This is a timeline of major events in the history of the modern state of Jordan.
The history of Jordan refers to the history of the Hashemite Kingdom of Jordan and the background period of the Emirate of Transjordan under British protectorate as well as the general history of the region of Transjordan.
The San Remo conference was an international meeting of the post-World War I Allied Supreme Council as an outgrowth of the Paris Peace Conference, held at Castle Devachan in Sanremo, Italy, from 19 to 26 April 1920. The San Remo Resolution passed on 25 April 1920 determined the allocation of Class "A" League of Nations mandates for the administration of three then-undefined Ottoman territories in the Middle East: "Palestine", "Syria" and "Mesopotamia". The boundaries of the three territories were "to be determined [at a later date] by the Principal Allied Powers", leaving the status of outlying areas such as Zor and Transjordan unclear.
The Emirate of Transjordan, officially known as the Amirate of Trans-Jordan, was a British protectorate established on 11 April 1921, which remained as such until achieving formal independence in 1946.
Faisal I bin Al-Hussein bin Ali Al-Hashemi was King of Iraq from 23 August 1921 until his death in 1933. A member of the Hashemite family, he was a leader of the Great Arab Revolt during the First World War, and ruled as the unrecognized King of the Arab Kingdom of Syria from March to July 1920 when he was expelled by the French.
The Hashemites, also House of Hashim, are the royal family of Jordan, which they have ruled since 1921, and were the royal family of the kingdoms of Hejaz (1916–1925), Syria (1920), and Iraq (1921–1958). The family had ruled the city of Mecca continuously from the 10th century, frequently as vassals of outside powers, and were given the thrones of the Hejaz, Syria, Iraq, and Jordan following their World War I alliance with the British Empire; this arrangement became known as the "Sharifian solution".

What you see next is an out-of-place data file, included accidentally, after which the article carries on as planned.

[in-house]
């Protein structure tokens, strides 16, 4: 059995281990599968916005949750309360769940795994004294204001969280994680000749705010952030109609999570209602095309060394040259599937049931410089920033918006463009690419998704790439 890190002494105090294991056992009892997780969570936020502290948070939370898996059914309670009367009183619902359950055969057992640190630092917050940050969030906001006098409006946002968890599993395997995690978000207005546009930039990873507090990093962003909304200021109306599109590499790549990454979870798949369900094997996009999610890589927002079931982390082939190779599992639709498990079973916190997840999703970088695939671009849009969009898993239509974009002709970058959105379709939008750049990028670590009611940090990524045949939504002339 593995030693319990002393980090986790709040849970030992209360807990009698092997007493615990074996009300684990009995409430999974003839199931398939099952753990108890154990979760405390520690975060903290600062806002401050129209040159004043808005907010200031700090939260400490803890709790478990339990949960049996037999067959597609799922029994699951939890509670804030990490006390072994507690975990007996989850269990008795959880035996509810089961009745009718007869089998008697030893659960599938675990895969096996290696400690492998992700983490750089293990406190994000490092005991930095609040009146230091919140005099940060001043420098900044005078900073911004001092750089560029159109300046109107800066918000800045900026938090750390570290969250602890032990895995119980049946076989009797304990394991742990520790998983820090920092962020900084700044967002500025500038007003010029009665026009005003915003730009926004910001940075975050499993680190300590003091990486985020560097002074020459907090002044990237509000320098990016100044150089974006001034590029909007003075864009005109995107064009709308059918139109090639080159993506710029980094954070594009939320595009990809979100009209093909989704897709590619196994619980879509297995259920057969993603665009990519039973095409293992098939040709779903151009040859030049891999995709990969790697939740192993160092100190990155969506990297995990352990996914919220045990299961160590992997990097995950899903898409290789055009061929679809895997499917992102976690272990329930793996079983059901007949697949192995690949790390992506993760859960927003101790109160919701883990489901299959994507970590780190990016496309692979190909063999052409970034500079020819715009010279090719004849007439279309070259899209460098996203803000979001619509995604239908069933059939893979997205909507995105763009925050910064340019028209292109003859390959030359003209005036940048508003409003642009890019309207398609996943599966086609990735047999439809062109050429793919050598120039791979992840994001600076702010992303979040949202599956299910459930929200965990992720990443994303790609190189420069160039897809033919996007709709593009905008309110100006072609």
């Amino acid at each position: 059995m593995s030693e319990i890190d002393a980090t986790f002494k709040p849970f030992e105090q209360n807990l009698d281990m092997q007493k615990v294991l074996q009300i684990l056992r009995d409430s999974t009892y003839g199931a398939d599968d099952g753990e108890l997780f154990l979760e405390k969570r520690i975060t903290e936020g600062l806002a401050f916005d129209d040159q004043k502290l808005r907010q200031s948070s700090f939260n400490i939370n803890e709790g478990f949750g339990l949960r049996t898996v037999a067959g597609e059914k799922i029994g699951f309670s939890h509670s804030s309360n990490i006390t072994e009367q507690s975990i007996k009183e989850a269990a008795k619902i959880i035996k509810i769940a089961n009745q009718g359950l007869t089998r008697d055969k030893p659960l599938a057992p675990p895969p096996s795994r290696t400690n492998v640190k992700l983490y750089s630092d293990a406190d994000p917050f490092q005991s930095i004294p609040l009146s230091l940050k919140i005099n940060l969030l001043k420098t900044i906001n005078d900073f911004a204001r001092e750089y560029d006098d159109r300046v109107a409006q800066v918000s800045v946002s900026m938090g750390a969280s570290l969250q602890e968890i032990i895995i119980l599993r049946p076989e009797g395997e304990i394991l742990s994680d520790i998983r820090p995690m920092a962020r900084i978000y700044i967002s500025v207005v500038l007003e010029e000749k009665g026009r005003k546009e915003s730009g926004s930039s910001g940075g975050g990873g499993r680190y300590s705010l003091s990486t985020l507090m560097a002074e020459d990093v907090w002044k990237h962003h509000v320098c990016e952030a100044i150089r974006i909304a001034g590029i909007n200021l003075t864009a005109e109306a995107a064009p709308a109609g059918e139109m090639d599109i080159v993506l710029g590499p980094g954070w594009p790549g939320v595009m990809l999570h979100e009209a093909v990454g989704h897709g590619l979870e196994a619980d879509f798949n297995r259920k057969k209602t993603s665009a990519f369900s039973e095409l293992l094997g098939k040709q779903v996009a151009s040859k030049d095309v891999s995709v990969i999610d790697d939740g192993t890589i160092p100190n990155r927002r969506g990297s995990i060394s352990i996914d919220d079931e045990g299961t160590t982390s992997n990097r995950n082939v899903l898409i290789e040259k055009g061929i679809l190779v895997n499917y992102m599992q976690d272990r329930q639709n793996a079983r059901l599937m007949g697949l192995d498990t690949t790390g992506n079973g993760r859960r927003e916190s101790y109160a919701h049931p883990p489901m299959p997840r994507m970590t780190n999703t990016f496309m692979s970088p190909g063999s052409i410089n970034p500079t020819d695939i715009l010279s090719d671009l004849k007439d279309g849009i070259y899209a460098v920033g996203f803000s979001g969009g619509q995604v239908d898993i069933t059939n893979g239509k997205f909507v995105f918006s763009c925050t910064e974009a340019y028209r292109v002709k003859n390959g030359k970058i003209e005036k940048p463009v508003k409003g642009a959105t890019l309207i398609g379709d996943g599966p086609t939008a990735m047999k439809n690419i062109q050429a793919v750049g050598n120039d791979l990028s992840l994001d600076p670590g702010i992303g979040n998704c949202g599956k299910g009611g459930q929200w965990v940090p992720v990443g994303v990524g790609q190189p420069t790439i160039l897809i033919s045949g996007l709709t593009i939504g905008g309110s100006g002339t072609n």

Abdullah I bin Al-Hussein was the ruler of Jordan from 11 April 1921 until his assassination in 1951. He was the Emir of Transjordan, a British protectorate, until 25 May 1946, after which he was king of an independent Jordan. As a member of the Hashemite dynasty, the royal family of Jordan since 1921, Abdullah was a 38th-generation direct descendant of Muhammad.
The McMahon–Hussein Correspondence is a series of letters that were exchanged during World War I in which the Government of the United Kingdom agreed to recognize Arab independence in a large region after the war in exchange for the Sharif of Mecca launching the Arab Revolt against the Ottoman Empire. The correspondence had a significant influence on Middle Eastern history during and after the war; a dispute over Palestine continued thereafter.
Hussein bin Ali al-Hashimi was an Arab leader from the Banu Qatadah branch of the Banu Hashim clan who was the Sharif and Emir of Mecca from 1908 and, after proclaiming the Great Arab Revolt against the Ottoman Empire, King of the Hejaz, even if he refused this title, from 1916 to 1924. He proclaimed himself Caliph after the abolition of the Ottoman Caliphate in 1924 and stayed in power until 1925 when Hejaz was invaded by the Saudis. He is usually considered as the father of modern pan-Arabism.
The Arab Revolt or the Great Arab Revolt was an armed uprising by the Arabs against the Ottoman Empire amidst the Middle Eastern theatre of World War I.
Southern Syria is the southern part of the Syria region, roughly corresponding to the Southern Levant. Typically it refers chronologically and geographically to the southern part of Ottoman Syria provinces.
The Hashemite Kingdom of Hejaz was a state in the Hejaz region of the Western Asia that included the western portion of the Arabian Peninsula that was ruled by the Hashemite dynasty. It was self-proclaimed as a kingdom in June 1916 during the First World War, to be independent from the Ottoman Empire, on the basis of an alliance with the British Empire to drive the Ottoman Army from the Arabian Peninsula during the Arab Revolt.